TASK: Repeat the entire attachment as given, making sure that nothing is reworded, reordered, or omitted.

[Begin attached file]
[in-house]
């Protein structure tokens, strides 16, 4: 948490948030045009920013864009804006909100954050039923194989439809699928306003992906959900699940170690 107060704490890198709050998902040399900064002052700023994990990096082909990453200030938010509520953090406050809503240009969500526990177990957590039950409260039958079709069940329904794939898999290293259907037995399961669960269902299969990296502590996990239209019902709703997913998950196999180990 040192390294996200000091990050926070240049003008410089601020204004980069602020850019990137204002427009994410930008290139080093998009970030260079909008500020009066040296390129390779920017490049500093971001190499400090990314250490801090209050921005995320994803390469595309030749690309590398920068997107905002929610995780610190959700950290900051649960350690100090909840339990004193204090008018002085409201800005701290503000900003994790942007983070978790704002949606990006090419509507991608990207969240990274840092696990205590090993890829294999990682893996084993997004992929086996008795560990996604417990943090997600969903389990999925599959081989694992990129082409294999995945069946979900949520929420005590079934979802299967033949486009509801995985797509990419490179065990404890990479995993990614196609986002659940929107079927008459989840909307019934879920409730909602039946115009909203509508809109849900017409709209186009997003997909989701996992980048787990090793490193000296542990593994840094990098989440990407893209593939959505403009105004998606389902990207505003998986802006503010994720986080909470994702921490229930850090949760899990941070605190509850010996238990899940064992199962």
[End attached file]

[in-house]
């Protein structure tokens, strides 16, 4: 948490948030045009920013864009804006909100954050039923194989439809699928306003992906959900699940170690 107060704490890198709050998902040399900064002052700023994990990096082909990453200030938010509520953090406050809503240009969500526990177990957590039950409260039958079709069940329904794939898999290293259907037995399961669960269902299969990296502590996990239209019902709703997913998950196999180990 040192390294996200000091990050926070240049003008410089601020204004980069602020850019990137204002427009994410930008290139080093998009970030260079909008500020009066040296390129390779920017490049500093971001190499400090990314250490801090209050921005995320994803390469595309030749690309590398920068997107905002929610995780610190959700950290900051649960350690100090909840339990004193204090008018002085409201800005701290503000900003994790942007983070978790704002949606990006090419509507991608990207969240990274840092696990205590090993890829294999990682893996084993997004992929086996008795560990996604417990943090997600969903389990999925599959081989694992990129082409294999995945069946979900949520929420005590079934979802299967033949486009509801995985797509990419490179065990404890990479995993990614196609986002659940929107079927008459989840909307019934879920409730909602039946115009909203509508809109849900017409709209186009997003997909989701996992980048787990090793490193000296542990593994840094990098989440990407893209593939959505403009105004998606389902990207505003998986802006503010994720986080909470994702921490229930850090949760899990941070605190509850010996238990899940064992199962």